By New Times
By Robrt L. Pela and Amy Silverman
By Katrina Montgomery
By Kathleen Vanesian
By Monica Alonzo
By Benjamin Leatherman
By Robrt L. Pela
By Katrina Montgomery
If you find yourself with a Jack and Coke in hand this summer, you're not doing it right. In the wonderful world of cocktails, weird is the way to go. Whether that means you stumble into the back-alley entrance of a speakeasy or you take your drink muddled, shaken, and flambéed into Flavor City, the humdrum of long summer days is sure to be broken by some alcoholic experimentation.
The beauty of the craft cocktail and mixology craze is variety. Whether you like the botanical flavors in St. Germain and Crème de Violette or you go for the bitter kick of vinegar, there are a few local spots that can satisfy even the oddest drink craving you have. Some of the best local trailblazers include Citizen R + D, Mabel's on Main, Last Drop Bar at the Hermosa Inn, and Bar Crudo.
A look at any local craft cocktail menu suggests that mixologists are taking drinks back to their roots, with many places dating the recipe to indicate its genesis. Micah Olson of Bar Crudo and AZ Mixology says the throwback trend is getting cocktails back to where they used to be.
"It's like how people are starting to grow their own gardens again. We're going back to a simpler life," he says. "There's more going on than just passing a drug off to somebody else."
Olson's ever-changing cocktail menu reflects a variety of flavor pairings suited to any palate. As a chef would prepare a fine meal, Olson researches and experiments with different combinations until he discovers the one he likes.
"The second you stop trying to do stuff different and [do it] over the top, life's going to get really boring," he says. "To me, if you're going to spend your whole life on it, you better enjoy it — even on your time off — and have a real opinion on it."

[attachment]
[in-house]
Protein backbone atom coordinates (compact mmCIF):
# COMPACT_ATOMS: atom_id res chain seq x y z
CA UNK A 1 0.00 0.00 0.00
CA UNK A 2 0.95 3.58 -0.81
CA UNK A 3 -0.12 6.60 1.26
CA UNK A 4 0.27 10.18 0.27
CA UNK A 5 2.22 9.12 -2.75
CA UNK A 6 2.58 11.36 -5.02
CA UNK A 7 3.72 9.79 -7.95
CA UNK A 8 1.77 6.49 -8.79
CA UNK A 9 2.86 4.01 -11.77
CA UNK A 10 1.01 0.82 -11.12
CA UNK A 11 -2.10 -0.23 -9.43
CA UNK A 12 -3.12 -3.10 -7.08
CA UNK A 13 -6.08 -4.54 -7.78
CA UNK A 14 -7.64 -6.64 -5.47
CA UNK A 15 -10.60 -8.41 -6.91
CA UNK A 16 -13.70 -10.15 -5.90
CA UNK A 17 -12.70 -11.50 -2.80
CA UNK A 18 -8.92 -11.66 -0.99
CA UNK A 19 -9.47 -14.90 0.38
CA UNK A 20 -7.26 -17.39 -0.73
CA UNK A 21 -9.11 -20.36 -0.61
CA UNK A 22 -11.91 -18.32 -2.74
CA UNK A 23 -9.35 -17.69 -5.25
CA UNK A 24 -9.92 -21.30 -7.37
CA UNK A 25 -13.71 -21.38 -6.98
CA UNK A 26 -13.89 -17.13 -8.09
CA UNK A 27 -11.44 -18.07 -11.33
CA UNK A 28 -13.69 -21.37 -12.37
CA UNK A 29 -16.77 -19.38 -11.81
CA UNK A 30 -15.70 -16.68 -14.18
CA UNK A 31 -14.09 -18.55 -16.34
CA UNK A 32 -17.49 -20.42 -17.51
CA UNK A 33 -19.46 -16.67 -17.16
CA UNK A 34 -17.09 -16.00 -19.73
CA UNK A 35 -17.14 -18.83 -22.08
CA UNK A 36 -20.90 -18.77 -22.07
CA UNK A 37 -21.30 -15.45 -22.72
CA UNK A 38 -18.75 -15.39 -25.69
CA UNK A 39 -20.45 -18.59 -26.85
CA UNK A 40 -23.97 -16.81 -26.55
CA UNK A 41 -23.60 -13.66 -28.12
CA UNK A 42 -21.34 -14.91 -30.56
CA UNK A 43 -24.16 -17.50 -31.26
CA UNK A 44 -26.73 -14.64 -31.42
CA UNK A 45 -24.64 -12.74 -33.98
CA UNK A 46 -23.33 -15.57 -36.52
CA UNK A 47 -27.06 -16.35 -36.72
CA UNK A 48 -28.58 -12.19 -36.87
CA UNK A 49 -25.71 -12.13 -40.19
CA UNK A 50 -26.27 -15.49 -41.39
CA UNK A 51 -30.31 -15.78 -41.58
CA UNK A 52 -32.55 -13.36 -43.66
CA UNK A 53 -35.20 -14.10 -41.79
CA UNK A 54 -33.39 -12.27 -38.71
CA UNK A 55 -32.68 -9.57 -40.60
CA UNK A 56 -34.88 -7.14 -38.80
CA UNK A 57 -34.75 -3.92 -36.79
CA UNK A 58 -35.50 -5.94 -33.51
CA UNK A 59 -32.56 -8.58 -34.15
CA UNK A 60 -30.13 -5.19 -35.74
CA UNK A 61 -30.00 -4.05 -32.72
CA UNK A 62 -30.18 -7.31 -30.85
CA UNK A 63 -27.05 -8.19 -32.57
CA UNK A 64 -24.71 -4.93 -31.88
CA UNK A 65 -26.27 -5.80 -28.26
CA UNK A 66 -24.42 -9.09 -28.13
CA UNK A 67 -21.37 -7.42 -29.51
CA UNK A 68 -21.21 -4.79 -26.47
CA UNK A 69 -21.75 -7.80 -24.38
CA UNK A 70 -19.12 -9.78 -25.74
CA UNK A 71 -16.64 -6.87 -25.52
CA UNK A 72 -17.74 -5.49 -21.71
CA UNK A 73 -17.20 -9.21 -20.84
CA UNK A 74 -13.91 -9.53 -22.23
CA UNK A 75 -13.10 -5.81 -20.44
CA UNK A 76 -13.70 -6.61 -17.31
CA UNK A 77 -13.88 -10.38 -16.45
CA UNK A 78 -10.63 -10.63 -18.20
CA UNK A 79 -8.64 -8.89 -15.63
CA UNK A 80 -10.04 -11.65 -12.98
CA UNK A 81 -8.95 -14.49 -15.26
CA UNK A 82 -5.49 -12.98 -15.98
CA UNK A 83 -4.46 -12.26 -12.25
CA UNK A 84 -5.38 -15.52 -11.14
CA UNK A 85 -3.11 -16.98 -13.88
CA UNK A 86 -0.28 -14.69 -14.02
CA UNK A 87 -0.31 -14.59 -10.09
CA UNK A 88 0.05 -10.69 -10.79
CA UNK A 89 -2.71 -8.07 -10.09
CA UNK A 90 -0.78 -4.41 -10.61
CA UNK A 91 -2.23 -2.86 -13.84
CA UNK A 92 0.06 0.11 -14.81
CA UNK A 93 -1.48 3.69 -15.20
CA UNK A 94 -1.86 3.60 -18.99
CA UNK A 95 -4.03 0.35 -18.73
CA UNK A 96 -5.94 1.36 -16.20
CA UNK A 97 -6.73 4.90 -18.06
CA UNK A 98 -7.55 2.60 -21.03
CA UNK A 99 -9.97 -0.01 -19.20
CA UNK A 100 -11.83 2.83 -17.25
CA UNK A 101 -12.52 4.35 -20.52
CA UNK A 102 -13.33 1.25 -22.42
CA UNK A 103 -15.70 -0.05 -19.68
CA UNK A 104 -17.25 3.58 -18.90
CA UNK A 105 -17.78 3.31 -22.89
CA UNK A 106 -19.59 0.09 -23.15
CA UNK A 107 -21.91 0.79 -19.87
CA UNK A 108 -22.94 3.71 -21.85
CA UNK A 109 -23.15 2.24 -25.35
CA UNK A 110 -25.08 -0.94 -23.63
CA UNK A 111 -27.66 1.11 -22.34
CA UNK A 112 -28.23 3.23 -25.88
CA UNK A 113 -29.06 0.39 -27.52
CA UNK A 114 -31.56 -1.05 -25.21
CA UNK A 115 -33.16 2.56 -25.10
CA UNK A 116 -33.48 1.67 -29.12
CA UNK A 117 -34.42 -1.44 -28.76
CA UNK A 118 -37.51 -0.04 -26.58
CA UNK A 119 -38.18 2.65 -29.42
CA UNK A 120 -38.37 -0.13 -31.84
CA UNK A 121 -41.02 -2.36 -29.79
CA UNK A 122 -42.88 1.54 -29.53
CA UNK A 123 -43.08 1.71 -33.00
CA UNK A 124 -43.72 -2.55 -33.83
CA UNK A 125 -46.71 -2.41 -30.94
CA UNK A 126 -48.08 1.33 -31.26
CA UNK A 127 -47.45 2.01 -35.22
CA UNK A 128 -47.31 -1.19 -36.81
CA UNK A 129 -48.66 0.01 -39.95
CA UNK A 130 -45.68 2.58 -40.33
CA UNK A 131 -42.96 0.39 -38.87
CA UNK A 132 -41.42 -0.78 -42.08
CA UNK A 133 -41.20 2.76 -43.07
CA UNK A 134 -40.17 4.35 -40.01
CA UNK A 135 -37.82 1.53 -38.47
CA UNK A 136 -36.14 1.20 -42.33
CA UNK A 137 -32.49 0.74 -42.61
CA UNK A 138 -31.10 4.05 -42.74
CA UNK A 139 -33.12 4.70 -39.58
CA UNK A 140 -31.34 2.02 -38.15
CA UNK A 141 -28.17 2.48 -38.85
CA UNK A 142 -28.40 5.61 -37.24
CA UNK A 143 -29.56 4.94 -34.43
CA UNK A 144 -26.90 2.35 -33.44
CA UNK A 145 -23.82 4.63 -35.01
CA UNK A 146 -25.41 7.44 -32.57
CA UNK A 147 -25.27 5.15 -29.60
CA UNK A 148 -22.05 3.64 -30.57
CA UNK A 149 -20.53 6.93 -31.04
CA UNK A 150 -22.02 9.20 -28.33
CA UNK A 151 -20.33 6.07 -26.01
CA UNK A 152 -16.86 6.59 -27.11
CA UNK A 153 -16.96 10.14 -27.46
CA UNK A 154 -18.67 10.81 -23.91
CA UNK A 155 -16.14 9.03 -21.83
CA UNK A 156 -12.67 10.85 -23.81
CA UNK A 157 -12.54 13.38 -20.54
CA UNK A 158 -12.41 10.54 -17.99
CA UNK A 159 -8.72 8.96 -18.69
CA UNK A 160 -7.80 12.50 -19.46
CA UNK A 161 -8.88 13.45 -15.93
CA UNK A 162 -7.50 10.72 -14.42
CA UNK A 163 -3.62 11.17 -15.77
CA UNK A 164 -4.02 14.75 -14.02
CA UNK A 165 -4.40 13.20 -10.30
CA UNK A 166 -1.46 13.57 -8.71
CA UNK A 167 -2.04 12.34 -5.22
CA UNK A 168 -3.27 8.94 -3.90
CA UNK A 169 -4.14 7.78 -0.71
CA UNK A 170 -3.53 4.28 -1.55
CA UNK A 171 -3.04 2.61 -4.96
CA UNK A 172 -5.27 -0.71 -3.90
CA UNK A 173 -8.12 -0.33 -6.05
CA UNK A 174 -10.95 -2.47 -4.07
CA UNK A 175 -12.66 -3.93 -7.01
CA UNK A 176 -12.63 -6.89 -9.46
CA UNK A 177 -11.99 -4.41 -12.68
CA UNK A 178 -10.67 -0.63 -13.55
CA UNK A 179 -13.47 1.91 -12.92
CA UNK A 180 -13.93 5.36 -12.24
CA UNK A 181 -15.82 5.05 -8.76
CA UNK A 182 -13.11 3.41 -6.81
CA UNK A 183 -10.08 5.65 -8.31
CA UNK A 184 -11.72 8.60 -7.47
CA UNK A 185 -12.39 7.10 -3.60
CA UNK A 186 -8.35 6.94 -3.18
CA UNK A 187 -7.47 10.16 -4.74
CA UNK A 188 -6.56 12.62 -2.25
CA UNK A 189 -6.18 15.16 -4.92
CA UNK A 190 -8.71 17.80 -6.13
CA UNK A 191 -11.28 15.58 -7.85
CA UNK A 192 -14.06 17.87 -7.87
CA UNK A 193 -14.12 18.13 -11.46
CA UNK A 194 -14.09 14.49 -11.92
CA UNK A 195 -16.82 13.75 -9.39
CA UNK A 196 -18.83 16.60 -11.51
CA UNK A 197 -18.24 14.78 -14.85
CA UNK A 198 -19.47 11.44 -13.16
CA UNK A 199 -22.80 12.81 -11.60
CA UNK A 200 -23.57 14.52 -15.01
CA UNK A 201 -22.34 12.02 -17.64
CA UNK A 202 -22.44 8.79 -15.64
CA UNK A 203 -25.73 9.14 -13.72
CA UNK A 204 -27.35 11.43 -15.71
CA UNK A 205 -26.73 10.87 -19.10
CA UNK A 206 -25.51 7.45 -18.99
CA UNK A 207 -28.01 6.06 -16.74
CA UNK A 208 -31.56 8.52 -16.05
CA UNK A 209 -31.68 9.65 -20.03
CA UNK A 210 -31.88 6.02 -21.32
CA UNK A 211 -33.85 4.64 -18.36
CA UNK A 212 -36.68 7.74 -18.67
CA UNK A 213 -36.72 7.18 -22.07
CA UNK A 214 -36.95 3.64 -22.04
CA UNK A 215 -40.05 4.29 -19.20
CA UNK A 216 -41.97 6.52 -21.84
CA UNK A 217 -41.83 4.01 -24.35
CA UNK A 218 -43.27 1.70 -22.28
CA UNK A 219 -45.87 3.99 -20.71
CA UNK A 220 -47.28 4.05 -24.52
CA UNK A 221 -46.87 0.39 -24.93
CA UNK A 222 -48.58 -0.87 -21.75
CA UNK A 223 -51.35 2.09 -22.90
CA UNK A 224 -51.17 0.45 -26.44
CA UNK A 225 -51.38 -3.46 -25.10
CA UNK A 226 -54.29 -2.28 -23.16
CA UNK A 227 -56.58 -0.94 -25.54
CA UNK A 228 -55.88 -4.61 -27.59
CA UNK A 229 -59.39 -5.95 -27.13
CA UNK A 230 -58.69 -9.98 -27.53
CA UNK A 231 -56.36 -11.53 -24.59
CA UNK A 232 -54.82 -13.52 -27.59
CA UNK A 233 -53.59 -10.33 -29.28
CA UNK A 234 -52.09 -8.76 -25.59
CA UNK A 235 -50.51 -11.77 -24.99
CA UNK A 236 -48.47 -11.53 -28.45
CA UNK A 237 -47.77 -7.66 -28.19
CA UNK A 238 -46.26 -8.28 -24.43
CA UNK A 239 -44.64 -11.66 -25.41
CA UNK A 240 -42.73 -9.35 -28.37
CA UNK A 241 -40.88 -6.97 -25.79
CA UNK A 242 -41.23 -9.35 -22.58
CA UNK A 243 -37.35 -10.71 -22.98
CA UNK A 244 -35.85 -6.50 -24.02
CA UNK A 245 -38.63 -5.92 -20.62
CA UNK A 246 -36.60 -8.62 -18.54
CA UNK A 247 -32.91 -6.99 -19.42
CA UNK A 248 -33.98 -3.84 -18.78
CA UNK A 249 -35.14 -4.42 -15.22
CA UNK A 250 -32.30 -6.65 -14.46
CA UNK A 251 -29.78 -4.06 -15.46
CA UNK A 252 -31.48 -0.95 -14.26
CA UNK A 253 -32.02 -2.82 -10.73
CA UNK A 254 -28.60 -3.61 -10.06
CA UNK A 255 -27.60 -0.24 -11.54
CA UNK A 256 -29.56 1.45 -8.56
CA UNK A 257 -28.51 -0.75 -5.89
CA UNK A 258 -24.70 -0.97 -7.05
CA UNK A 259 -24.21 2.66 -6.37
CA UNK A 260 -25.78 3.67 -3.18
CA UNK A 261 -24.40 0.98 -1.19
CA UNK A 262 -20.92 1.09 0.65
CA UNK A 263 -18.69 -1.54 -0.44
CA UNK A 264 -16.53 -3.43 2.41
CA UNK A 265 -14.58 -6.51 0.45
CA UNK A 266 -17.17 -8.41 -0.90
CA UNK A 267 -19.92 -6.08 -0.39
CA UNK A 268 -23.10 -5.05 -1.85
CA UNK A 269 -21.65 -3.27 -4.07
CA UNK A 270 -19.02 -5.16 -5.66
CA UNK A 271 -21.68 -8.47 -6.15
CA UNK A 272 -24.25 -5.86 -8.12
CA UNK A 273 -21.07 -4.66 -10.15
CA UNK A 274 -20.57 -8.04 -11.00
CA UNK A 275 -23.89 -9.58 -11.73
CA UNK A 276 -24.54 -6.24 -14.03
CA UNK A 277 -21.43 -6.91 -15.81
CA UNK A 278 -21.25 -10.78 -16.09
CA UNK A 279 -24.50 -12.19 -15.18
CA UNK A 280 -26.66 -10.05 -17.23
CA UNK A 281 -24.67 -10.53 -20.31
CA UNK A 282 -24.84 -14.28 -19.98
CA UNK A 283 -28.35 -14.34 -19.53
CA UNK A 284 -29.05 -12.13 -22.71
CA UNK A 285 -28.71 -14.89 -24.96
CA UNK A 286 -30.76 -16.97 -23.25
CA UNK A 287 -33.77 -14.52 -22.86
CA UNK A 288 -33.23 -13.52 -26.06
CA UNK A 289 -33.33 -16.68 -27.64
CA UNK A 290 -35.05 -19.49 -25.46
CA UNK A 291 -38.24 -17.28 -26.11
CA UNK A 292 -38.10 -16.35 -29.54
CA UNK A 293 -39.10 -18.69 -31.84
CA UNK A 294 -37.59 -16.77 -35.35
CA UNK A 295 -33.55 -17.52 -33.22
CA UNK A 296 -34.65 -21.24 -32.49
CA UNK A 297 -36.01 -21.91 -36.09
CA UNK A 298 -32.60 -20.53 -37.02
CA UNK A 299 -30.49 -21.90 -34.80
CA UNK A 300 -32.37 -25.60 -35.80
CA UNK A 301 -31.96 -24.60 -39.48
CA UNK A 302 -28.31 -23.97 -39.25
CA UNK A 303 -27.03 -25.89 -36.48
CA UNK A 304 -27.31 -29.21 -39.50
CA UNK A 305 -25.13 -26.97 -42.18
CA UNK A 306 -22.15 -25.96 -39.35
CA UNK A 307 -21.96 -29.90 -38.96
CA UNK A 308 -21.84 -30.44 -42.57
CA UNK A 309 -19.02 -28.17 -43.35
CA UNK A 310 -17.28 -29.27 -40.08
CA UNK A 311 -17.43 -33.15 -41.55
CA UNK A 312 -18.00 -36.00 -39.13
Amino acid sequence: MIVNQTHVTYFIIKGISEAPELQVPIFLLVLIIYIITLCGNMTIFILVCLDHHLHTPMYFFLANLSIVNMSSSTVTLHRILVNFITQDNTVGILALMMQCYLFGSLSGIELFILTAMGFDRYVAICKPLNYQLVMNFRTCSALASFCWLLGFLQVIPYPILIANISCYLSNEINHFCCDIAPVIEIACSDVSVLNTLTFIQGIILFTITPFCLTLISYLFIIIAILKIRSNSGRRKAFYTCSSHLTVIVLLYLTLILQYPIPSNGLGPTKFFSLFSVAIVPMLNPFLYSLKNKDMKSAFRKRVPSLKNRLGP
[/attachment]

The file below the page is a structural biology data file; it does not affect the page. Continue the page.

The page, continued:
With the trend reverting to old-style preparation methods, you won't get a million different flavored vodkas, but you will get an artisanal drink created with handmade syrups, boutique bitters, fresh fruit, and classic techniques. All these ingredients can seem overwhelming for the home bartender, which might be part of the reason craft cocktail bars are so popular right now, according to Olson.
"The amount of money that goes into an old-school drink . . . all to try one cocktail, maybe, that you've never had before, and it sounds good, but you end up hating it and you spent $200," he says. He explains that his bar — and bars like it — give adventurous drinkers the "opportunity to come and experience without putting in the investment" at home.
However, if you decide to try your hand at home mixology, be careful when trying any recipe that involves fire. Olson recommends reading Imbibe to learn the basics before you go too far into mixology. The book pulls ideas from recipes dating to before Prohibition and translates them for modern-day application.
Another book Olson uses on a near-daily basis is The Flavor Bible. The matrix of flavor pairings comes from a chef database and shows how to combine ingredients such as cinnamon and lavender if you're not sure how to incorporate them. If you're interested in the scientific side of cocktailing, Drunken Botanist shows the wonderful, wild, and even dangerous world of mixing flora to create or enhance spirits.
Making great-tasting artisanal drinks doesn't have to be complicated, though. Olson recommends keeping one or two bottles of your favorite liquor on hand. He thinks the home bar should be a reflection of one's own tastes, but acknowledges that it's still best to buy higher-end liquor. For ideas on what to buy, stop by Tops Liquor (403 W. University Dr., #104 , Tempe, 480-967-5643, www.topsliquors.com), where the knowledgeable staff can point you in the right direction.
To liven up spirits, many bartenders agree that a dash of bitters does the trick. Local AZ Bitters Lab (www.azbitterslab.com) puts out some of the most mouthwatering and unique flavors for bitters in town, including the figgy pudding bitters ($18.95), made with cinnamon, clove, cardamom, and figs. The delectably spiced bitters is a delicious addition to any bourbon-based drink.
Even if you prefer common drinks with soda mixers, high-end ginger beers and locally made mixes make the average cocktail just that much more lux. One must-have item for the home bartender is John's Premium tonic syrup, made in Phoenix with cinchona bark and amber agave nectar and can be added to any cocktail with soda water, straight up like in the Geneviere at Tuck Shop, or even with Perrier.
John Cavanagh began researching how he could make his own tonic syrup, to be mixed with soda water from a soda siphon, out of necessity, due to a lack of space and a soda gun when Tuck Shop opened in 2008.